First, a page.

Image excerpted from Beware the Company You Keep by Roe LiBretto
Number 46T drops him off right at the gate of the courthouse early Sunday morning in Çaglayan, Istanbul. The law is closed, but that's not why he's here. The bus was merely going the opposite way, toward the center. The hospital is across the freeway.
On Sunday, the courthouse gate is locked with a brand new chain. Behind the bars he can see the monument to the men who, a hundred years ago, orchestrated a genocide. The marble looks like moon-ice in the afternoon heat—a path of white stones cuts straight up in a precise geometrical line to a hill where a pillar thrusts into the cloudless blue, a monolith to glory, a proud raised fist. It casts a shadow diagonally down the empty steps like a spill of black hair. An epitaph reads "For eternal liberty." The flag flies above the somber ensemble, a smear of red against the fall sky.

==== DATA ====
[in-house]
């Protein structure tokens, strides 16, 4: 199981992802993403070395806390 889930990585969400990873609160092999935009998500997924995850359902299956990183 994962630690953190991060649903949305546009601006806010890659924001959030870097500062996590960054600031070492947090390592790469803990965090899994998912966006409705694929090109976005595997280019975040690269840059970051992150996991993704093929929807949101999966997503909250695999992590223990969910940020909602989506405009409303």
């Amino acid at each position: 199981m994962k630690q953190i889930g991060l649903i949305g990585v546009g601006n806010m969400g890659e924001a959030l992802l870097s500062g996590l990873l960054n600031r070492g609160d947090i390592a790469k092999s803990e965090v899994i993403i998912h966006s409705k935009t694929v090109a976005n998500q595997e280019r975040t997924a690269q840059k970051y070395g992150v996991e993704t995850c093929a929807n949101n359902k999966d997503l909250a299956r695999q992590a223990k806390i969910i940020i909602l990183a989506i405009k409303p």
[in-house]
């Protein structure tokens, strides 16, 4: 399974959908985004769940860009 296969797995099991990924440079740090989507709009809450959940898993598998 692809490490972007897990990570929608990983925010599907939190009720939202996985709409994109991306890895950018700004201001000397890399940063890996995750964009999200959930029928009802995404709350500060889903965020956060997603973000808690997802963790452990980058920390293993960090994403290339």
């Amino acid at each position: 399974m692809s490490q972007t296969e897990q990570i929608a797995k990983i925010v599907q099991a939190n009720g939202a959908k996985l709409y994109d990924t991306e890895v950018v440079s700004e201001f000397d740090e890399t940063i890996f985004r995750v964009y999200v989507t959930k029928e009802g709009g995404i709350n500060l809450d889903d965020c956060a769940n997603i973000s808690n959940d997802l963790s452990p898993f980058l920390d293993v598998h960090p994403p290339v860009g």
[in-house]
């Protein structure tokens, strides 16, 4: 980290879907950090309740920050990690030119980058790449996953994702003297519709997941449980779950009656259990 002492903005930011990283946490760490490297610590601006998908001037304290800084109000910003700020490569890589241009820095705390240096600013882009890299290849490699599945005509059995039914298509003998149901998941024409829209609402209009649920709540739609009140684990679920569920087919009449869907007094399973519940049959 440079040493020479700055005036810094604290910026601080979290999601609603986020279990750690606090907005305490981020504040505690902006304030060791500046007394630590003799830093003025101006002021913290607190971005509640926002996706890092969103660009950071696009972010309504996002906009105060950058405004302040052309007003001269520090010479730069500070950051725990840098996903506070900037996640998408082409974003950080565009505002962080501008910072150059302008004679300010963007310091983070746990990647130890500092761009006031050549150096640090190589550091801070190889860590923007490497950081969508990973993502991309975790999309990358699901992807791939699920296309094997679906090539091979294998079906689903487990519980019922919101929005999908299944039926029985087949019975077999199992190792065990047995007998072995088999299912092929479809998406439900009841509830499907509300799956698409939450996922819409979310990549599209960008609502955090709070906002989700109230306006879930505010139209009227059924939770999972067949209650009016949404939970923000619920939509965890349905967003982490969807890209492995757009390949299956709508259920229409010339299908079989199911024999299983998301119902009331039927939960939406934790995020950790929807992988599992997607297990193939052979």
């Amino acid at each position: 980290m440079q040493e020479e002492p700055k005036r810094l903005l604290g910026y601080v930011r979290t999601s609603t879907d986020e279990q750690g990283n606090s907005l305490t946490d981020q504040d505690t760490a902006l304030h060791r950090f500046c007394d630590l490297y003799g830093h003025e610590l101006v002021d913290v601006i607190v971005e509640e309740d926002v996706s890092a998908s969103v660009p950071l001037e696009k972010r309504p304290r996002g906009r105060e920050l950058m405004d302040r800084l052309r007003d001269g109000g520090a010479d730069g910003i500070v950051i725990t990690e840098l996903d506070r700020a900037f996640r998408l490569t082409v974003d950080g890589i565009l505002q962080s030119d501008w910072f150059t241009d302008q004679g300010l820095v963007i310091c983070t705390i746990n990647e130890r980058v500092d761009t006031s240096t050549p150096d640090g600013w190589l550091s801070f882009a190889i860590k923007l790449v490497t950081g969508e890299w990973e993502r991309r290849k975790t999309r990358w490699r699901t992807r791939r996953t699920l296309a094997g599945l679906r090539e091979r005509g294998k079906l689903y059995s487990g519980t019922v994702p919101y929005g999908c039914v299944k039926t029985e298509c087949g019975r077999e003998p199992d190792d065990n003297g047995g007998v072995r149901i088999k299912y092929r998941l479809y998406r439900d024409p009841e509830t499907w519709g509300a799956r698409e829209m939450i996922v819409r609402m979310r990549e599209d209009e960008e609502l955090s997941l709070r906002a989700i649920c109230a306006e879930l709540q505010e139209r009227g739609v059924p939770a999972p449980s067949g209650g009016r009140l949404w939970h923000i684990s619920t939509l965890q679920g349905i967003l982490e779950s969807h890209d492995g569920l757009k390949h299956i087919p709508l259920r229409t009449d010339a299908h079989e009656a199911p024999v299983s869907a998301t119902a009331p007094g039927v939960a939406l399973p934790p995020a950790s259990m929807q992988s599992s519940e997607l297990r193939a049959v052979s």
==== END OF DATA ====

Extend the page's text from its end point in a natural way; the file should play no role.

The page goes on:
"What makes a flag a flag," the president had said in his opening address to the nation's schools the day before, "is the blood on its surface."
A blank plaque has been newly hung below the old epitaph. The old history has served its purpose. A new one, still forming, will be engraved.